Using the ARB to balance the car
A softer ARB causes less lateral load transfer on its axle, compared to a stiffer ARB. This can improve the balance of the car, and increase overall grip on the axle as shown in the earlier example. The ARB stiffness can also determine the lateral load transfer between the front and rear axles, even if a car only has one ARB, like the Skippy, which only has one on the rear.

A stiffer rear ARB causes more of the lateral load transfer to be distributed to the rear axle. Softer rear ARB means more of the lateral load transfer is distributed to the front axle. A stiffer rear ARB thus reduce available grip at the back while increasing it at the front, hence, making the car more oversteery and less understeery. Conversely, softening the rear ARB increases available grip at the back while decreasing it at the front, hence, making the car less oversteery and more understeery.

Controlling how much lateral load is transferred on the front versus rear axle is a balancing act, to optimise how much grip is available at each axle. Tuning the rear ARB on the Skip Barber car is mostly a question of driver preference: If you find the car too unstable for your liking, you can try reducing rear ARB stiffness. If you find the car unwilling to turn, you can try stiffening the rear ARB.

It’s important to note that tuning the ARB will only make a difference if you are utilizing the traction circle, as explained in 3.1. If you ask too much of the car (overall G’s), the ARB won’t help. If you ask too little, you won’t notice any difference in handling.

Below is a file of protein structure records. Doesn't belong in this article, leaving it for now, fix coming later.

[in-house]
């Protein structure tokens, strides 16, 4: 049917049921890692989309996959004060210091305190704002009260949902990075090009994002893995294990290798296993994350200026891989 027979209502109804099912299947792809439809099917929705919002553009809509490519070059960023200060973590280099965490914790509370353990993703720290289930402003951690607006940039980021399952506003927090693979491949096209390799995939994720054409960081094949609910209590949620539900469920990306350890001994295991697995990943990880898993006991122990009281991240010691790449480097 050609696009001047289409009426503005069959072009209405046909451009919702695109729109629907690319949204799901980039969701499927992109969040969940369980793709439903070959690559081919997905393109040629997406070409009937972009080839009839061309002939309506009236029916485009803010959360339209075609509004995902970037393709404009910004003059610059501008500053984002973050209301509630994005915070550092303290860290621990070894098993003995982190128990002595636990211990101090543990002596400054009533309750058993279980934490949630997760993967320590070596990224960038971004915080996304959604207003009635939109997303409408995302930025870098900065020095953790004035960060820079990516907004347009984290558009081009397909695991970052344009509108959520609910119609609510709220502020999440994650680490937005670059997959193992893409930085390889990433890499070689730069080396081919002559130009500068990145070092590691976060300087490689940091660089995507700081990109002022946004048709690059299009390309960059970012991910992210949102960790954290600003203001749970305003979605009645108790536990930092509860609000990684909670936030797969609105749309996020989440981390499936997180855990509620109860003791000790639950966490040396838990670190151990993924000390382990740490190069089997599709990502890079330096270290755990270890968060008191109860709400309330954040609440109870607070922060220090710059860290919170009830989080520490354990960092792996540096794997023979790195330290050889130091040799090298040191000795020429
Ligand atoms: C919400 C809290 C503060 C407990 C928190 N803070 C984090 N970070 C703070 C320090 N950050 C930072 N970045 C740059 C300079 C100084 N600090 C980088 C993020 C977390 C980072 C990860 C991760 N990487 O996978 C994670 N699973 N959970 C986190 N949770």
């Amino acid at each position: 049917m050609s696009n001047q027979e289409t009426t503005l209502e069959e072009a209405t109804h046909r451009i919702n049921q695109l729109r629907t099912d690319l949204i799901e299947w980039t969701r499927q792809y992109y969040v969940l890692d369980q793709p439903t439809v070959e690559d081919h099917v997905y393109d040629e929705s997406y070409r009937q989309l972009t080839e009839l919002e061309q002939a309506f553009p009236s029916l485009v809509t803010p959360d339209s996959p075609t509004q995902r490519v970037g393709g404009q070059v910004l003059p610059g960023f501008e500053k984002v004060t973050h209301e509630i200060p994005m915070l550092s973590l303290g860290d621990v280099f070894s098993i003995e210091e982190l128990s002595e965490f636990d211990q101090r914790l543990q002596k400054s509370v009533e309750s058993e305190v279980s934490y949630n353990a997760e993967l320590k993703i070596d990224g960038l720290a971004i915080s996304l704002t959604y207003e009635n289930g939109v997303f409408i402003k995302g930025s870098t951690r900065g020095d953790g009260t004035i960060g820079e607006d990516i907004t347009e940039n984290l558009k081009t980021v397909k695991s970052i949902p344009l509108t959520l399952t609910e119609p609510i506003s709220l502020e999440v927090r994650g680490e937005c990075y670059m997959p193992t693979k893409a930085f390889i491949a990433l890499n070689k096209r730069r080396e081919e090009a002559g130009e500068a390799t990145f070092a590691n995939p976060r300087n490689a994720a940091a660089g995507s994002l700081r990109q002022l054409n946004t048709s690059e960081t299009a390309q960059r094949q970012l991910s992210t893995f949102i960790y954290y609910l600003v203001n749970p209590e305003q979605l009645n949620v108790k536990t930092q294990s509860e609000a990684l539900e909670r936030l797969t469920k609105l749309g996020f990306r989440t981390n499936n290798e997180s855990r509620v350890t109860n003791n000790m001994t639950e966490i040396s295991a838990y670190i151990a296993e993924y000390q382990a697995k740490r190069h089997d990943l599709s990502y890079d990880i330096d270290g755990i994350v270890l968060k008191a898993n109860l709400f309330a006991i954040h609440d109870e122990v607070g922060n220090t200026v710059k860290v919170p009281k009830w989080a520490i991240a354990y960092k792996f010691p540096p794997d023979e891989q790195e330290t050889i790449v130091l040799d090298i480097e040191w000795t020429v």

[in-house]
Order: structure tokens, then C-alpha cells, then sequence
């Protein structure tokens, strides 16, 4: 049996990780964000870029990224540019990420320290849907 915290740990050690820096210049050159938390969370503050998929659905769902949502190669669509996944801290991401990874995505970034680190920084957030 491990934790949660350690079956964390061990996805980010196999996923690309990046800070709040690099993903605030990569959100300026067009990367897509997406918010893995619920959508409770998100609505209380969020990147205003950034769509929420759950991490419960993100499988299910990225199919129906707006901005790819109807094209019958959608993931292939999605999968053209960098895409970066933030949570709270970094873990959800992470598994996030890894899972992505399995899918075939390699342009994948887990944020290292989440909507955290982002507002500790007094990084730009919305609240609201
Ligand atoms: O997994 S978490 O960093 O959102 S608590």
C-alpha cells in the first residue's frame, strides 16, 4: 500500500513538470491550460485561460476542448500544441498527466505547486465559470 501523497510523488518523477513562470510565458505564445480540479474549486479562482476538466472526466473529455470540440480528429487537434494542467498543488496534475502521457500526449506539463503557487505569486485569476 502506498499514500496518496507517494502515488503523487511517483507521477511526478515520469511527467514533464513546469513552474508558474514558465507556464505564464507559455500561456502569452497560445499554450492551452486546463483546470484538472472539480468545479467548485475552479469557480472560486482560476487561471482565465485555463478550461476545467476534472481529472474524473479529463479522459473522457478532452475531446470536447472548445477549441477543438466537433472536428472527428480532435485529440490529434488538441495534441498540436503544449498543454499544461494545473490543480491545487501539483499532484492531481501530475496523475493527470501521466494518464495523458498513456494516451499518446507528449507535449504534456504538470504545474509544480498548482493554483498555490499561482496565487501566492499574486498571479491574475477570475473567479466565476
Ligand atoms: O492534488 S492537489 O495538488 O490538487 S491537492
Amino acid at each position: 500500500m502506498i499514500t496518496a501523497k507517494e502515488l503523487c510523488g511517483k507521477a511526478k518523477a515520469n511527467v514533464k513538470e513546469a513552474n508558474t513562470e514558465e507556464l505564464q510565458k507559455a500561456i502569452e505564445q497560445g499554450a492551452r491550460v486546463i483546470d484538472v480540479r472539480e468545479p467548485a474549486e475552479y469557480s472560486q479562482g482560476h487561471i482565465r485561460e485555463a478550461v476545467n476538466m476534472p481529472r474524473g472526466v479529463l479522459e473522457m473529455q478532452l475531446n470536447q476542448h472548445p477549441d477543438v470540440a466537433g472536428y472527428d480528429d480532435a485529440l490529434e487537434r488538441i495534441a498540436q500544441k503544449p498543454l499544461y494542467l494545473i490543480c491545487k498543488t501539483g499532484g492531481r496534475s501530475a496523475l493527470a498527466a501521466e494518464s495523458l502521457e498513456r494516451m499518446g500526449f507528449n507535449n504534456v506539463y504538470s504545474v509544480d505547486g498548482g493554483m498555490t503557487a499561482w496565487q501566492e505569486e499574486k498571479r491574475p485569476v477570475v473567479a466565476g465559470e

Up to you

Get the Skip Barber out for a spin, and see if you can adjust the ARB to your liking! See if you feel the effect of it, and try to visualise the forces working on the car as you go through the corners.

For further explanations on the matter of ARBs, please see the more advanced chapters of this guide, which we’ll publish soon.

5.2: Tyre pressures basics (Skip Barber F2000)

tyresOne of the few setup options available to the Skip Barber car is the pressure in the tyres. It’s also one of the most important things to get right on every single car. To find the ideal tyre pressure, it’s important to know what to look out for.

Tyre pressures influence a number of factors in the performance of the car, and both high and low tyre pressures have their drawbacks.

Factors: Deflection, contact patch, vertical and lateral stiffness
A tyre is a spring and damper unit after all, and becomes stiffer with higher tyre pressures. A higher tyre pressure also changes the curvature of the tyre, from a flat shape to like that of a bicycle.

Lower tyre pressures lower the vertical stiffness, which in turn causes a bigger contact patch (flatter tyre), and in theory sounds promising. Yet a bigger contact patch also increases the rolling resistance of the car. An even lower tyre pressure will cause the shoulders of the tyre to bare the grunt of the load, less than ideal (see illustration).


type2Moreover, lower tyre pressures also affect the lateral stiffness, and when running very low pressures, it’s possible that the middle of the tyre is no longer at the centre of the rim while cornering. It can cause the sidewalls of the tyres to nearly fold. This is also not ideal (see image).